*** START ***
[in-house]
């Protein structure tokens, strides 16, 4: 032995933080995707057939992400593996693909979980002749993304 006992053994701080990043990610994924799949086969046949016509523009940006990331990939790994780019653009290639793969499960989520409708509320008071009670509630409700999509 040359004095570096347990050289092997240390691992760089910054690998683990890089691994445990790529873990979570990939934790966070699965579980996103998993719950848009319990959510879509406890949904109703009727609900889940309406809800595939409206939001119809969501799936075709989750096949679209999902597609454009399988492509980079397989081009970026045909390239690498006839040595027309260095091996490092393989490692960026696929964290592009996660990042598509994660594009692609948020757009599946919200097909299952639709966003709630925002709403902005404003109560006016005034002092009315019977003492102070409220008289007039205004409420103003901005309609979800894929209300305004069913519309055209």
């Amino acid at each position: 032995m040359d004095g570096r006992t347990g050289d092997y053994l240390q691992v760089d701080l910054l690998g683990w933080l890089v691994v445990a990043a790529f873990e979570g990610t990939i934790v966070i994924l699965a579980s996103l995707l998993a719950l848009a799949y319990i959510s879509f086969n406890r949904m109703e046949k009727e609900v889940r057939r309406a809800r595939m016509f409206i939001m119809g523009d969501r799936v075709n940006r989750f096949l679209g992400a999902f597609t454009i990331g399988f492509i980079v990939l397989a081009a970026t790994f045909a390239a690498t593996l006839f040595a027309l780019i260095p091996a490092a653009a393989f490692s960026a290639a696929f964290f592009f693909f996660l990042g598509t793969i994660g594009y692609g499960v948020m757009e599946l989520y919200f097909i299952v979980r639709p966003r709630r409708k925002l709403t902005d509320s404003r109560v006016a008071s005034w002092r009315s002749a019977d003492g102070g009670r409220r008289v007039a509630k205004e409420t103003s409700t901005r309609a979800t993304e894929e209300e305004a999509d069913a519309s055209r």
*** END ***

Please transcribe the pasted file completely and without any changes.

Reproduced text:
[in-house]
């Protein structure tokens, strides 16, 4: 032995933080995707057939992400593996693909979980002749993304 006992053994701080990043990610994924799949086969046949016509523009940006990331990939790994780019653009290639793969499960989520409708509320008071009670509630409700999509 040359004095570096347990050289092997240390691992760089910054690998683990890089691994445990790529873990979570990939934790966070699965579980996103998993719950848009319990959510879509406890949904109703009727609900889940309406809800595939409206939001119809969501799936075709989750096949679209999902597609454009399988492509980079397989081009970026045909390239690498006839040595027309260095091996490092393989490692960026696929964290592009996660990042598509994660594009692609948020757009599946919200097909299952639709966003709630925002709403902005404003109560006016005034002092009315019977003492102070409220008289007039205004409420103003901005309609979800894929209300305004069913519309055209």
């Amino acid at each position: 032995m040359d004095g570096r006992t347990g050289d092997y053994l240390q691992v760089d701080l910054l690998g683990w933080l890089v691994v445990a990043a790529f873990e979570g990610t990939i934790v966070i994924l699965a579980s996103l995707l998993a719950l848009a799949y319990i959510s879509f086969n406890r949904m109703e046949k009727e609900v889940r057939r309406a809800r595939m016509f409206i939001m119809g523009d969501r799936v075709n940006r989750f096949l679209g992400a999902f597609t454009i990331g399988f492509i980079v990939l397989a081009a970026t790994f045909a390239a690498t593996l006839f040595a027309l780019i260095p091996a490092a653009a393989f490692s960026a290639a696929f964290f592009f693909f996660l990042g598509t793969i994660g594009y692609g499960v948020m757009e599946l989520y919200f097909i299952v979980r639709p966003r709630r409708k925002l709403t902005d509320s404003r109560v006016a008071s005034w002092r009315s002749a019977d003492g102070g009670r409220r008289v007039a509630k205004e409420t103003s409700t901005r309609a979800t993304e894929e209300e305004a999509d069913a519309s055209r």